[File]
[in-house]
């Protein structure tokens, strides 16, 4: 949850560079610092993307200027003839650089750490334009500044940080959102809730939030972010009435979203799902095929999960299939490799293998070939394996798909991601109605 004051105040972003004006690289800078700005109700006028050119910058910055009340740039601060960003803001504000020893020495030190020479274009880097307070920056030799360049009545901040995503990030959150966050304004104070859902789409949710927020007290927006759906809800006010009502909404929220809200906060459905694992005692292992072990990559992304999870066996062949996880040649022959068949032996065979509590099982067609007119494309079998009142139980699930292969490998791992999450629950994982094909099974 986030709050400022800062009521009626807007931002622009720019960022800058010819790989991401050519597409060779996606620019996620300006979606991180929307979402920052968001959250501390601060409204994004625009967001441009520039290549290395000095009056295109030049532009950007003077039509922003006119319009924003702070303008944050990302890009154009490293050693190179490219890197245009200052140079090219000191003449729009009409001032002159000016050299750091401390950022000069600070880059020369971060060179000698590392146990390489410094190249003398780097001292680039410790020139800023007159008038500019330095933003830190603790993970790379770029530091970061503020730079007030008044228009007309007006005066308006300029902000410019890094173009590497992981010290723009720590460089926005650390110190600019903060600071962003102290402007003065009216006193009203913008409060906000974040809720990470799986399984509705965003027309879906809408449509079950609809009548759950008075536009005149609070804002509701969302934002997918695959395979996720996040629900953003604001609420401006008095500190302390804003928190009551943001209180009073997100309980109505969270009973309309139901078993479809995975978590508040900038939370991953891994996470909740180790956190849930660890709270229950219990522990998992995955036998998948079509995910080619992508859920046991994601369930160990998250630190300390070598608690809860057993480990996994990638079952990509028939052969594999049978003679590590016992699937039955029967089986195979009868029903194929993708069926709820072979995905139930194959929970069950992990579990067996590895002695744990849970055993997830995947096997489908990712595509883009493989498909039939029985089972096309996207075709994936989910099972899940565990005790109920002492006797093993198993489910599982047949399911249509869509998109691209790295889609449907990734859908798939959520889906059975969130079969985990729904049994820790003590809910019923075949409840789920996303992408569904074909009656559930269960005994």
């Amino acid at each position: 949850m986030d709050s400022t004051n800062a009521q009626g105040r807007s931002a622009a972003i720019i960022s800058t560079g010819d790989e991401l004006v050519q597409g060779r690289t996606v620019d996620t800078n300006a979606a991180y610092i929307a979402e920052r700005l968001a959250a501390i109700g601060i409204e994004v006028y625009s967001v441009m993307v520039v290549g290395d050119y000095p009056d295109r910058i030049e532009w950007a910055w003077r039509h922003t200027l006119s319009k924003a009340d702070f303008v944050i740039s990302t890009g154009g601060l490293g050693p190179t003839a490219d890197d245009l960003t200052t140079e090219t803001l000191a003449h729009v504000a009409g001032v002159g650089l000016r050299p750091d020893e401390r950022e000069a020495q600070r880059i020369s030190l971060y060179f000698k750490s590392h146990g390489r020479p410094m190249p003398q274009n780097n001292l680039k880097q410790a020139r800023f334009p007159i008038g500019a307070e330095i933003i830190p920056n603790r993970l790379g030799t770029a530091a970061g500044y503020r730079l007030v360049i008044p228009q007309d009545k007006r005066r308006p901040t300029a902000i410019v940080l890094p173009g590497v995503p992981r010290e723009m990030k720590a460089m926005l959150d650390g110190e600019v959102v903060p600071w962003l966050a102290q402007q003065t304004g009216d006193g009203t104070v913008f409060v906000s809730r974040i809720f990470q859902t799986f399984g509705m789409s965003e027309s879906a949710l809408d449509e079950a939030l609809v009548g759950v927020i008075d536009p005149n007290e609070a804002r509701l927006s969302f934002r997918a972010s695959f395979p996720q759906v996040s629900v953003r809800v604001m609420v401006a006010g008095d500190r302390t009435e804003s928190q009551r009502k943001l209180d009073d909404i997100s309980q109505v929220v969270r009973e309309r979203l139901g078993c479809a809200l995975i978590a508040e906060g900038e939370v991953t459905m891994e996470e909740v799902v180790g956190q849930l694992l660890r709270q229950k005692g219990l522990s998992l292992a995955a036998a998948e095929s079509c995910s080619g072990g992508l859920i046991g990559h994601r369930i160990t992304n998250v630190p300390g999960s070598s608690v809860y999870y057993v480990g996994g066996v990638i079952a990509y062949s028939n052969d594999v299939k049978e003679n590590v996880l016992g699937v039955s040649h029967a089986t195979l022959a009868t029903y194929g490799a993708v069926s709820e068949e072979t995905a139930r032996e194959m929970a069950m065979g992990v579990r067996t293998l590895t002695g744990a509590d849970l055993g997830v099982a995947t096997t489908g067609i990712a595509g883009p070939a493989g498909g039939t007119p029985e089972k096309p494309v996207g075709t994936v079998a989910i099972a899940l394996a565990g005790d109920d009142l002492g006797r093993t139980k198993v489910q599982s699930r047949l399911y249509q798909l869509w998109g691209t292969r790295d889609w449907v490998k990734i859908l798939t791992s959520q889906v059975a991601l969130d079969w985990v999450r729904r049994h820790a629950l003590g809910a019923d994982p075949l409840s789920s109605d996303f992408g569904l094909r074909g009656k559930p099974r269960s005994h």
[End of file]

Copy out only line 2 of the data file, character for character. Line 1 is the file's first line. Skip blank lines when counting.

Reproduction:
């Protein structure tokens, strides 16, 4: 949850560079610092993307200027003839650089750490334009500044940080959102809730939030972010009435979203799902095929999960299939490799293998070939394996798909991601109605 004051105040972003004006690289800078700005109700006028050119910058910055009340740039601060960003803001504000020893020495030190020479274009880097307070920056030799360049009545901040995503990030959150966050304004104070859902789409949710927020007290927006759906809800006010009502909404929220809200906060459905694992005692292992072990990559992304999870066996062949996880040649022959068949032996065979509590099982067609007119494309079998009142139980699930292969490998791992999450629950994982094909099974 986030709050400022800062009521009626807007931002622009720019960022800058010819790989991401050519597409060779996606620019996620300006979606991180929307979402920052968001959250501390601060409204994004625009967001441009520039290549290395000095009056295109030049532009950007003077039509922003006119319009924003702070303008944050990302890009154009490293050693190179490219890197245009200052140079090219000191003449729009009409001032002159000016050299750091401390950022000069600070880059020369971060060179000698590392146990390489410094190249003398780097001292680039410790020139800023007159008038500019330095933003830190603790993970790379770029530091970061503020730079007030008044228009007309007006005066308006300029902000410019890094173009590497992981010290723009720590460089926005650390110190600019903060600071962003102290402007003065009216006193009203913008409060906000974040809720990470799986399984509705965003027309879906809408449509079950609809009548759950008075536009005149609070804002509701969302934002997918695959395979996720996040629900953003604001609420401006008095500190302390804003928190009551943001209180009073997100309980109505969270009973309309139901078993479809995975978590508040900038939370991953891994996470909740180790956190849930660890709270229950219990522990998992995955036998998948079509995910080619992508859920046991994601369930160990998250630190300390070598608690809860057993480990996994990638079952990509028939052969594999049978003679590590016992699937039955029967089986195979009868029903194929993708069926709820072979995905139930194959929970069950992990579990067996590895002695744990849970055993997830995947096997489908990712595509883009493989498909039939029985089972096309996207075709994936989910099972899940565990005790109920002492006797093993198993489910599982047949399911249509869509998109691209790295889609449907990734859908798939959520889906059975969130079969985990729904049994820790003590809910019923075949409840789920996303992408569904074909009656559930269960005994």